‘Lavani helps me express my femininity’
The upcoming Queer and Allies Art Fest 2017 in Pune is all set to showcase a variety of films, paintings, music and dance performances, all to create awareness about the LGBTQ communtiy (Lesbian, Gay, Bisexual, Transgender and Queer)
The upcoming Queer and Allies Art Fest 2017 in Pune is all set to showcase a variety of films, paintings, music and dance performances, all to create awareness about the LGBTQ communtiy (Lesbian, Gay, Bisexual, Transgender and Queer).
The festival, which is being held for the third time in a row in the city, will see a number of talented queer and ally artists performing. Sonali Dalvi, a transgender, is one among them and will be performing a Lavani dance at the event. “I have loved dancing ever since I was a child,” says the 29-year-old, adding, “People need to know about this community and be accepting of others’ sexualities. The festival aims to create this awareness. I wouldn’t want the future generation to face the issues that I had to as a kid.”
Now living with her parents in Pune, Dalvi had a tough time dealing with her sexuality as a child. “I was born feminine. It was natural. People asked me all the time when I came out. I tell them ‘when I was born from my mother’s womb’. I came out only once,” she says. Born and brought up in Mumbai, Dalvi found her first support system in her teachers. “They would appreciate my feminine dancing. One of my teachers even encouraged me to dress like a female on certain occasions,” she recalls.
But she went through several struggles before her parents accepted her reality. “I was taken to doctors and godmen and what not. The doctors gave me viagra and I started bleeding from my nose and had a horrible experience. Then my dad took me to this saadhu who said I should stay with him overnight and the ‘issue’ would be resolved. But I could figure the difference between good and bad touch, and told my father that he should rather give me poison than leaving me with that man,” she explains. Things changed for Dalvi after that. Her parents became supportive and encouraging. After some hormonal injections and rejections from gay groups, she decided to adopt a completely feminine lifestyle.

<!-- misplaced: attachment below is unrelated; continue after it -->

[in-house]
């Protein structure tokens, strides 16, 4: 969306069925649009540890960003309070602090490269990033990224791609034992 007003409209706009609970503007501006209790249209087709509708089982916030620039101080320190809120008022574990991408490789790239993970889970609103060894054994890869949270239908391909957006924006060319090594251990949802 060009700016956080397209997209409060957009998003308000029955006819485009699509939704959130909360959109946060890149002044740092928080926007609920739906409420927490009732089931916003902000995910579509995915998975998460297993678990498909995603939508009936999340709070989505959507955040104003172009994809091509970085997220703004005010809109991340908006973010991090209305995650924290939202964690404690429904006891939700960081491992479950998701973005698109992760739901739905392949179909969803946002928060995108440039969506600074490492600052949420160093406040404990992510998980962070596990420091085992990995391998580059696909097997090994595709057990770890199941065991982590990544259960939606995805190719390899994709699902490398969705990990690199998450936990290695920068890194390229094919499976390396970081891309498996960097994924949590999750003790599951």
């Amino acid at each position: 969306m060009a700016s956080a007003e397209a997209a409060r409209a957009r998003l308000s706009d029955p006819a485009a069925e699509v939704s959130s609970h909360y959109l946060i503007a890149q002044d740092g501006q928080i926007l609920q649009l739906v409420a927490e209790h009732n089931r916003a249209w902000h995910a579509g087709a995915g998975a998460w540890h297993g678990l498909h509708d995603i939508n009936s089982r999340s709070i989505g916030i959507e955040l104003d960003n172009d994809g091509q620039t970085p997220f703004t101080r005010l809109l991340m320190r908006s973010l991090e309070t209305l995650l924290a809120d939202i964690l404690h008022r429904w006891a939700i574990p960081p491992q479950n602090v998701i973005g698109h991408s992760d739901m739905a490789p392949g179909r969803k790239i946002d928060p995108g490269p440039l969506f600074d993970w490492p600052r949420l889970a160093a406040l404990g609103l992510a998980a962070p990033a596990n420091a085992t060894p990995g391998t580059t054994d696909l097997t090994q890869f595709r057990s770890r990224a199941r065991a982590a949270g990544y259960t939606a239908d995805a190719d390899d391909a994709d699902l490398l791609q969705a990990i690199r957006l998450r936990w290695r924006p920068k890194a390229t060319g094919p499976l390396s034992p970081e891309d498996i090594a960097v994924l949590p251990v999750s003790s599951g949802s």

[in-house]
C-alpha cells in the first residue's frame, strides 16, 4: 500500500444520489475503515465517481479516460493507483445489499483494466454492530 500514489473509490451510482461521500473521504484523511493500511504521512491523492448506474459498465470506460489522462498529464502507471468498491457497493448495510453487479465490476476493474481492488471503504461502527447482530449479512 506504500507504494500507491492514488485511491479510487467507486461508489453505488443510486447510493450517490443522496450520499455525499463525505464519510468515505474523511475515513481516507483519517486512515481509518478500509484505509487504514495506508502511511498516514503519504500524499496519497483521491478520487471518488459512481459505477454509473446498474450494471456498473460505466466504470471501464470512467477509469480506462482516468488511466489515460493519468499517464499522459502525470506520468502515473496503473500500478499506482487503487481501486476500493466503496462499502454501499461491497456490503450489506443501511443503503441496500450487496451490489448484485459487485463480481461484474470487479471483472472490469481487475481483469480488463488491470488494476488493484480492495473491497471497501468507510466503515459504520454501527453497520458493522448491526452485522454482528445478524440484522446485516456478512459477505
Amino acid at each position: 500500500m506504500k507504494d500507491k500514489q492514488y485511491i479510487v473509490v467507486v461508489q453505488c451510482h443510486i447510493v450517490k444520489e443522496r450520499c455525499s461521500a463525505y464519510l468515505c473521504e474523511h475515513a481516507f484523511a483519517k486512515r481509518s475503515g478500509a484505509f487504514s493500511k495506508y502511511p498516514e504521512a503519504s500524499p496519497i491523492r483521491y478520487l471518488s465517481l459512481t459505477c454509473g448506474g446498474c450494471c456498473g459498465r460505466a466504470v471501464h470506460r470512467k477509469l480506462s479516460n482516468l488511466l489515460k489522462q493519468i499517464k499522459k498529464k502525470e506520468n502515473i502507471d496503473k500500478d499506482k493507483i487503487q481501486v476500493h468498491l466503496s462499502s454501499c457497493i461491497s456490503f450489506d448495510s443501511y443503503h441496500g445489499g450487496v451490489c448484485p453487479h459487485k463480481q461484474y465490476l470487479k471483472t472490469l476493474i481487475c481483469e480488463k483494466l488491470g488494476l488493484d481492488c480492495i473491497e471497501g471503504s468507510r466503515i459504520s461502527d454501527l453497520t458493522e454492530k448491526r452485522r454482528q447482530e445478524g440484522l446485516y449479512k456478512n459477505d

Speaking of her sexuality, Dalvi says that she loves her identity as a transgender because “I believe that a complete woman is one who can give birth to another life”.
At the Queer Art Festival, other local queer and queer-friendly artists will display their pictures and paintings, and some interesting movies will be screened. An open mic night of music, poetry reading, dance, stand-up comedy, and more will be part of the festivities.
“I love Lavani because it’s an art that helps me express my femininity. You, me, queer and straight artists alike can come together in solidarity to have a dialogue about sexuality, diversity and rights, and your contribution will make this possible,” Dalvi urges.
Citing examples from her life, Dalvi says that this dialogue is very much needed. People, she says, would label her as ‘abnormal’. “My teacher one day told me that the world is abnormal and not me. I got much courage from her words. But the stigma I faced was horrible. From parents to partners, everyone abuses us at some point. All we want is love, it can overcome anything and everything,” she insists.
“Someone once told me ‘these transgenders are dangerous’. And I was like, tell me about one transgender terrorist. Our basic bread and butter is a struggle. The government needs to implement the Transgender Persons Rights Bill better. I have given a number of presentations regarding this to various stakeholders about the probable solutions like employing transgenders,” says Dalvi, who works for NGO Ashirwaad for the welfare of the LGBTQ community.
“Awareness about the community was lacking until a few years ago, but it’s high time now that people accepted us,” she concludes.
ST READER SERVICE
The Queer and Allies Art Fest will be held on December 17 from 12 noon to 9 pm at Farmaaish, Ganpati Chowk, Viman Nagar